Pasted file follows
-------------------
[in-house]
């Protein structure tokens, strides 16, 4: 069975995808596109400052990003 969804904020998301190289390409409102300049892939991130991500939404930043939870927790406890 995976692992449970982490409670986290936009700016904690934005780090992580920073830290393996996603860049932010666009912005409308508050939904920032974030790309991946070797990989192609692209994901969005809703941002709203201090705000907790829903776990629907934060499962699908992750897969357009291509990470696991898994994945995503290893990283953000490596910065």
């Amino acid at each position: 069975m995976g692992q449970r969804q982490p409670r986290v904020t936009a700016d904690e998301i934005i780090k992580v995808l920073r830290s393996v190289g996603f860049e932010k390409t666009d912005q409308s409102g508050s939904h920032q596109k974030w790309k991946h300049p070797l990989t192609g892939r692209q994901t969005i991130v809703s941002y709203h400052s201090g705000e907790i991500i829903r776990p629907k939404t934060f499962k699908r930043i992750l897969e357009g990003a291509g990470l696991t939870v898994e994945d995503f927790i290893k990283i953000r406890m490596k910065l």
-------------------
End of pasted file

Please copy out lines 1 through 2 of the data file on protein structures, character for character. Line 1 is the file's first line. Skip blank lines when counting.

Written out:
[in-house]
């Protein structure tokens, strides 16, 4: 069975995808596109400052990003 969804904020998301190289390409409102300049892939991130991500939404930043939870927790406890 995976692992449970982490409670986290936009700016904690934005780090992580920073830290393996996603860049932010666009912005409308508050939904920032974030790309991946070797990989192609692209994901969005809703941002709203201090705000907790829903776990629907934060499962699908992750897969357009291509990470696991898994994945995503290893990283953000490596910065």